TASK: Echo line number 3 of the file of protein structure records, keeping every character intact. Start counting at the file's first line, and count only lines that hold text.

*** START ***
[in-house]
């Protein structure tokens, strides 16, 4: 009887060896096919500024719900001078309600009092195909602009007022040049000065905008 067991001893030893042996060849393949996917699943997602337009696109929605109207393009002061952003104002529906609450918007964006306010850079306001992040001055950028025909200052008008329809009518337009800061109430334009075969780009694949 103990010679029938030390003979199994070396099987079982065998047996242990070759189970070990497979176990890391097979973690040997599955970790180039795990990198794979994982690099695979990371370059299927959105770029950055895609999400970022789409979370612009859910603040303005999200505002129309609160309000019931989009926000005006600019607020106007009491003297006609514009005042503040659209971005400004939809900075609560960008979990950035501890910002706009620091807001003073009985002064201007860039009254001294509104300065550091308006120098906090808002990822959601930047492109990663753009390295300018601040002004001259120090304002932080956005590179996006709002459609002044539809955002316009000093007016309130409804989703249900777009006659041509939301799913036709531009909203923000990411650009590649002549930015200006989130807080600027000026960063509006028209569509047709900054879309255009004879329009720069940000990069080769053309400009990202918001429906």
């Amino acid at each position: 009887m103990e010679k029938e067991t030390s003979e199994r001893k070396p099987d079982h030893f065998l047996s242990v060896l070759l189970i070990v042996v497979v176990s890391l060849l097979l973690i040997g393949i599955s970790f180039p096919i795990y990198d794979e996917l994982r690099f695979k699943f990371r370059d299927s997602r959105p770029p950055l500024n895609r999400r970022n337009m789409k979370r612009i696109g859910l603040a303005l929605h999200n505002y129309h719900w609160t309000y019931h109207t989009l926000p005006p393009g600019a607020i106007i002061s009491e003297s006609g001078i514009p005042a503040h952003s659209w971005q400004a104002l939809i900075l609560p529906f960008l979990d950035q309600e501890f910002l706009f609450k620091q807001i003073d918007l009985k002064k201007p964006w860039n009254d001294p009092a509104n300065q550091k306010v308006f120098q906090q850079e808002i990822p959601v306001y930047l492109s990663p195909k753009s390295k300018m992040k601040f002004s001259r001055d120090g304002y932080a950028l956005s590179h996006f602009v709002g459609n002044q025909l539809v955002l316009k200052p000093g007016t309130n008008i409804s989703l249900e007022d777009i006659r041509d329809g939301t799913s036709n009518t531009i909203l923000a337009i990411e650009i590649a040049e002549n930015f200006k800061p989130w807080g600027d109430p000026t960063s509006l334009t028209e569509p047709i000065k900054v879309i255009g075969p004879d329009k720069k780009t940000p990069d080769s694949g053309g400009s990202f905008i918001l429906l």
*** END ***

């Amino acid at each position: 009887m103990e010679k029938e067991t030390s003979e199994r001893k070396p099987d079982h030893f065998l047996s242990v060896l070759l189970i070990v042996v497979v176990s890391l060849l097979l973690i040997g393949i599955s970790f180039p096919i795990y990198d794979e996917l994982r690099f695979k699943f990371r370059d299927s997602r959105p770029p950055l500024n895609r999400r970022n337009m789409k979370r612009i696109g859910l603040a303005l929605h999200n505002y129309h719900w609160t309000y019931h109207t989009l926000p005006p393009g600019a607020i106007i002061s009491e003297s006609g001078i514009p005042a503040h952003s659209w971005q400004a104002l939809i900075l609560p529906f960008l979990d950035q309600e501890f910002l706009f609450k620091q807001i003073d918007l009985k002064k201007p964006w860039n009254d001294p009092a509104n300065q550091k306010v308006f120098q906090q850079e808002i990822p959601v306001y930047l492109s990663p195909k753009s390295k300018m992040k601040f002004s001259r001055d120090g304002y932080a950028l956005s590179h996006f602009v709002g459609n002044q025909l539809v955002l316009k200052p000093g007016t309130n008008i409804s989703l249900e007022d777009i006659r041509d329809g939301t799913s036709n009518t531009i909203l923000a337009i990411e650009i590649a040049e002549n930015f200006k800061p989130w807080g600027d109430p000026t960063s509006l334009t028209e569509p047709i000065k900054v879309i255009g075969p004879d329009k720069k780009t940000p990069d080769s694949g053309g400009s990202f905008i918001l429906l």